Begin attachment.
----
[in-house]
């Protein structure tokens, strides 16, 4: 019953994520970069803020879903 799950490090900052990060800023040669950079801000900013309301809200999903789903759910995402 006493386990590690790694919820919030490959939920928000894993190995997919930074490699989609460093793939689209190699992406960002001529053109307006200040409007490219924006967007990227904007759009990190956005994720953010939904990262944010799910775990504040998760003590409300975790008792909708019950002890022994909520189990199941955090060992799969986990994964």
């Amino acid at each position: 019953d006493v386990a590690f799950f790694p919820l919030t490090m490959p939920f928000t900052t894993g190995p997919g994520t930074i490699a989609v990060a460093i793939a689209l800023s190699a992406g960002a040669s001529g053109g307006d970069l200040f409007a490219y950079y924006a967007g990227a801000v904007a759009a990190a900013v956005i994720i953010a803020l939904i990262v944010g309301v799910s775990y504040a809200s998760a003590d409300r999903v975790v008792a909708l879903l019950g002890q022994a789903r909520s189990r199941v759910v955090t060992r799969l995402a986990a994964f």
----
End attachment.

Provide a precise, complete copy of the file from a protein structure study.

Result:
[in-house]
């Protein structure tokens, strides 16, 4: 019953994520970069803020879903 799950490090900052990060800023040669950079801000900013309301809200999903789903759910995402 006493386990590690790694919820919030490959939920928000894993190995997919930074490699989609460093793939689209190699992406960002001529053109307006200040409007490219924006967007990227904007759009990190956005994720953010939904990262944010799910775990504040998760003590409300975790008792909708019950002890022994909520189990199941955090060992799969986990994964």
């Amino acid at each position: 019953d006493v386990a590690f799950f790694p919820l919030t490090m490959p939920f928000t900052t894993g190995p997919g994520t930074i490699a989609v990060a460093i793939a689209l800023s190699a992406g960002a040669s001529g053109g307006d970069l200040f409007a490219y950079y924006a967007g990227a801000v904007a759009a990190a900013v956005i994720i953010a803020l939904i990262v944010g309301v799910s775990y504040a809200s998760a003590d409300r999903v975790v008792a909708l879903l019950g002890q022994a789903r909520s189990r199941v759910v955090t060992r799969l995402a986990a994964f």